My Little Juan
Our readings from the first week of Advent, especially Isaiah, could be addressed to the people of Juan Diego’s Mexico. In simple agricultural language we meet the God who is gracious when we cry out, who will give water and bread, rain and seed. This God, full of tenderness, says to a crushed and lost people, “This is the way; walk in it”.
Advent gives us an orientation, a ‘how’ to come to Our Lord, a way to welcome the birth of our Savior.
Only 49 years after Columbus’ first voyage to the New World and ten years after Cortez defeats the Aztec people of Mexico, an unexpected, world changing meeting takes place. On the hill of Tepeyac, which was a place of devotion to the Aztec goddess, Tonantzin, a humble man named Juan Diego meets Mary the Mother of God. It is hard to imagine what has happened to the people of Juan Diego’s world. In a generation their traditional world has been dismantled. Their gods have abandoned them and are being abolished by a new religion. Those who preach this new God of love are part of a savage world that is now enslaving them. In the words of Isaiah they are a people who cry out, have no teacher, they weep and are wounded. They are lost.
When Mary appears to Juan Diego she says to him, “Juan, my little one”. Would Mary have remembered teaching her little one, Jesus, about the the faith of Israel and the Father? Would she have treated Juan as she did her son, but tell him now about Jesus and his love that would lead the Mexican people to the Father’s love for them? And more than any words Juan experienced a mother’s love that made him feel special the Mary who chose him, knew his embarrassments and needs, and was quick to care for them as a mother would her child. Can’t we feel a mother’s tenderness as Mary arranges the flowers in his tilma to present them bishop. Juan him the same assurance of any boy going out the door after mom straightens his shirt, pushes back his hair and knowingly gives the boost of courage with her smile that says, ‘you are all set’.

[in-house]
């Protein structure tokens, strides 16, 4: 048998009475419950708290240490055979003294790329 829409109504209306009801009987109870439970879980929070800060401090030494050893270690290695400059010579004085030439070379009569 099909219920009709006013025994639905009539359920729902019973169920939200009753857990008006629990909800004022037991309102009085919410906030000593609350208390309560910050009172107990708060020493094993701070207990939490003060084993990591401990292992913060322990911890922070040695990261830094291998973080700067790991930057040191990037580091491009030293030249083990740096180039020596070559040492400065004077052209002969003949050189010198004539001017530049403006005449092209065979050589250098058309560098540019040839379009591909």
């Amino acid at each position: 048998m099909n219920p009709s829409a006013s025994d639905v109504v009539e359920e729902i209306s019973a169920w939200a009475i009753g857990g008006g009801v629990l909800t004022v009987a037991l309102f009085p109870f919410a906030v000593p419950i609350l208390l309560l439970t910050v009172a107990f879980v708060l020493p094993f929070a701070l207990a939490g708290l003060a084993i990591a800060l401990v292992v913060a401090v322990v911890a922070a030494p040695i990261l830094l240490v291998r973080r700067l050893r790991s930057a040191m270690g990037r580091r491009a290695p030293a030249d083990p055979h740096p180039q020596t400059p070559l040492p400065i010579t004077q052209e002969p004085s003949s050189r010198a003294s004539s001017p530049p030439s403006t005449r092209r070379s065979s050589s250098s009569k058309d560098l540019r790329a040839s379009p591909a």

The beautiful story of Juan and Mary gives a new orientation for the people of Mexico. Now they know a loving mother, La Morenita, the little woman with the dark complexion, who really cares for them and leads them to Jesus,
Madeline L’Engle describes Advent as the season that blooms bright and wild, had Mary been filled with reason there would have been no room for the child. Advent orients us through darkness to the light of Jesus. It is a time of hope and comfort for all of us who feel pain and loneliness. Our remembrance of Juan Diego, and all of us like him who search and long, and the appearance of the Virgin of Guadalupe and her gift us of a mother’s love, bring to our Advent journey something beyond reason. We are watched over and cared for by a mother’s love. Our Mother loves us as she did her son through all the stages of his life, and she loves us with a love uniquely hers, learned and shared from her Son, who is our Savior.
Fr. William Murphy, CP is the pastor of Immaculate Conception parish in Jamaica, New York.